W.C. Fields is not playing the character he established through-out his career. The grumpy, dog-hating, child-hating, non-fmaily man drunk that you would find in comedy shorts such as "The Barber Shop" (1933) or "The Pharmacist" (1933) or motion pictures like "Never Give A Sucker An Even Break" (1941) and "You Can't Cheat An Honest Man" (1939). Here he plays a bit of a tough guy, who has super-human strength when he is angry. He rules his country with an iron fist. In one scene he beats up seven of his own bodyguards! Fields would play a similar character in the silent comedy "Running Wild" (1927, which I have reviewed).

I really enjoy the spirit of this movie and its lack of structure but I just didn't find it laugh out loud funny. It didn't take enough jabs at society or our political system. The Wheeler & Woolsey comedy "Diplomaniacs" does a much better job, commenting on the nature of war, as does the Marx Brothers comedy "Duck Soup". Their comedic target is bigger and allows for more opportunities to take aim at. "Million Dollar Legs" feels tame in comparison. It doesn't make a strong commentary in my opinion. It leaves the system untouched. Not even slightly bruised.

There are laughs to be had. When the President asks Angela for Tweeny's name, she replies, "I always call him "sweetheart". So, that's what the President calls Tweeny for the remainder of the picture. Angela hands Tweeny sheet music with lyrics written in the ancient Klopstokian language. If Tweeny loves her he will learn the song and the lyrics. When he does learn it and we hear him sing to her, it is done to the melody of "One Hour With You", the great 1930s standard.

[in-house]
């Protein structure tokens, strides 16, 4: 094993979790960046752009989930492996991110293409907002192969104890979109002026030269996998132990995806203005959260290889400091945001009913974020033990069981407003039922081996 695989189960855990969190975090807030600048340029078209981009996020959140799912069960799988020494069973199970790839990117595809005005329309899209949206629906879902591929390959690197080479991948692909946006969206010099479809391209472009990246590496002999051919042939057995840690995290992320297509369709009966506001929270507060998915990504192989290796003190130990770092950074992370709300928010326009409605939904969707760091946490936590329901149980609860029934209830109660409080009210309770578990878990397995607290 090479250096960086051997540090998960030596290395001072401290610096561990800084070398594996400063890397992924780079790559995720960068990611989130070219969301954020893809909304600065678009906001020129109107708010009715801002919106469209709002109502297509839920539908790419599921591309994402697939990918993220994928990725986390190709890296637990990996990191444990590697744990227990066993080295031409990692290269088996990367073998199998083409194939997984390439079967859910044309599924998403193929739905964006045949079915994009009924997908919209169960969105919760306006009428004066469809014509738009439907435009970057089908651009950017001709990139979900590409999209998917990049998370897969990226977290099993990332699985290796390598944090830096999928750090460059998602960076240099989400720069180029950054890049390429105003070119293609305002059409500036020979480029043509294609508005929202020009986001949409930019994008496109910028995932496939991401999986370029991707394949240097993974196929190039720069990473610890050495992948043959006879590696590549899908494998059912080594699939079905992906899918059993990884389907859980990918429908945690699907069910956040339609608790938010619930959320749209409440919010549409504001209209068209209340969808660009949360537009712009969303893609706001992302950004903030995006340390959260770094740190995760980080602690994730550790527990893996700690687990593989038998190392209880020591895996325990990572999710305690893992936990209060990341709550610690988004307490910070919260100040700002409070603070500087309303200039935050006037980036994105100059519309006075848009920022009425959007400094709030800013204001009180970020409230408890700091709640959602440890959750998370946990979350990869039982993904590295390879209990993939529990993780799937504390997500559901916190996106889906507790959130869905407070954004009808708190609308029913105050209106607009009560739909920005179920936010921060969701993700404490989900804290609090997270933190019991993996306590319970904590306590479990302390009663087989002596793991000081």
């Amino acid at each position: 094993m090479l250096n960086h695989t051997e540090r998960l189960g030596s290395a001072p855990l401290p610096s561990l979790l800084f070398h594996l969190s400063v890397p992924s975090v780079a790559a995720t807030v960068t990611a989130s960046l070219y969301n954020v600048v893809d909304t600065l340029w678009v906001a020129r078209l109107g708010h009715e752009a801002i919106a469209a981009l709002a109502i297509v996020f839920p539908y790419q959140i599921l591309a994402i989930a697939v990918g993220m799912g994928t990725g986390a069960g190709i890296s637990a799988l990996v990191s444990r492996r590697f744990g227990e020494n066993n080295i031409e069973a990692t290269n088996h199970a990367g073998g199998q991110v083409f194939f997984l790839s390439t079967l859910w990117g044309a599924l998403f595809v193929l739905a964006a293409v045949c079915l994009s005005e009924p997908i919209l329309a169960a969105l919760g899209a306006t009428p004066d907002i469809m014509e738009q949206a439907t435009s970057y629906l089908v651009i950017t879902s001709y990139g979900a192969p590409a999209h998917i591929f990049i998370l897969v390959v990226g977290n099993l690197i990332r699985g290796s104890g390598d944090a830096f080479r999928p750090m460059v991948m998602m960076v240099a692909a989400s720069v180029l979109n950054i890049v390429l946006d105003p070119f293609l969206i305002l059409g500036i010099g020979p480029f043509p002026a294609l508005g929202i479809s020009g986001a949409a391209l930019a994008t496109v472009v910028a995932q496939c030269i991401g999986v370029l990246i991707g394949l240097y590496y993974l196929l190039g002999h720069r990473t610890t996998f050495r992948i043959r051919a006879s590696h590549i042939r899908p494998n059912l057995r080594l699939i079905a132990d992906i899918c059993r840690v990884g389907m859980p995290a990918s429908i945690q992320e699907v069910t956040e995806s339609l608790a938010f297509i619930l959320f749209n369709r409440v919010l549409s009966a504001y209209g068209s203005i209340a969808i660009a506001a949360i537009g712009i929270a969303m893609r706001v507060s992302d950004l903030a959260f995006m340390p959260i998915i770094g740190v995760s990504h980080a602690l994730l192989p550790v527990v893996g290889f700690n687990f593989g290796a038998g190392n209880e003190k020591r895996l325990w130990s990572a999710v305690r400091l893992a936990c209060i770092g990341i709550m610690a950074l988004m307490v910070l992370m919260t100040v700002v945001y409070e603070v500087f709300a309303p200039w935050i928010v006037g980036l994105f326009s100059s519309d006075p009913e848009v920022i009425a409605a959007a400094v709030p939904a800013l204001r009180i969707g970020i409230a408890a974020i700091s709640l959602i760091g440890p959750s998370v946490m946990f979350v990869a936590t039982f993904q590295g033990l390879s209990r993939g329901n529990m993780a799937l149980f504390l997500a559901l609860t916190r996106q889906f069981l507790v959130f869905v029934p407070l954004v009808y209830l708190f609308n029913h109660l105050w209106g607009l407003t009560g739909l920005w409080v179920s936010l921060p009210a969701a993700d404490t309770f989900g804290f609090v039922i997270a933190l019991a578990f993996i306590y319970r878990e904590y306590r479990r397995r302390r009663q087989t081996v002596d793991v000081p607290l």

The film was directed by Edward F. Cline. I have reviewed many of his movies on here. He worked with some of the great comedy talents of his era. Prior to this movie he worked with Wheeler & Woolsey on the political satire "Cracked Nuts" (1931, which I have reviewed) and "Hook, Line and Sinker" (1930, which I have reviewed). He would go on to direct Fields in "The Bank Dick" (1940, which I have also reviewed) considered one of Fields' best comedies. And finally he worked with the team Olsen & Johnson on "Crazy House" (1943) and the team's final film, "See My Lawyer" (1945). It is hard to say if Cline actually "directed" these people. I tend to believe the comedians had a very big say in the final product of all the films they appeared in. But Cline associated himself with very funny men and knew "funny" when he saw it.

The script was by Joseph L. Mankiewicz and Henry Myers. They co-wrote "Diplomaniacs" and "Alice in Wonderland" (1933) which featured both Oakie and Fields, I have reviewed it. Mankiewicz is better known for more serious films and a different brand of comedy, see his Academy Award winner, "All About Eve" (1950) as an example.

"Million Dollar Legs" works in certain parts and should not be avoided. The movie moves along quickly at 62 minutes. I enjoy the spirit of the movie and it is great seeing such a talented cast assembled. Where else can you see Oakie, Fields, Turpin and Herbert all together? Only comedy Heaven. I just wish the movie would have taken greater satirical aim at the political system and the status quo. If you are looking for that watch "Duck Soup" and "Diplomaniacs".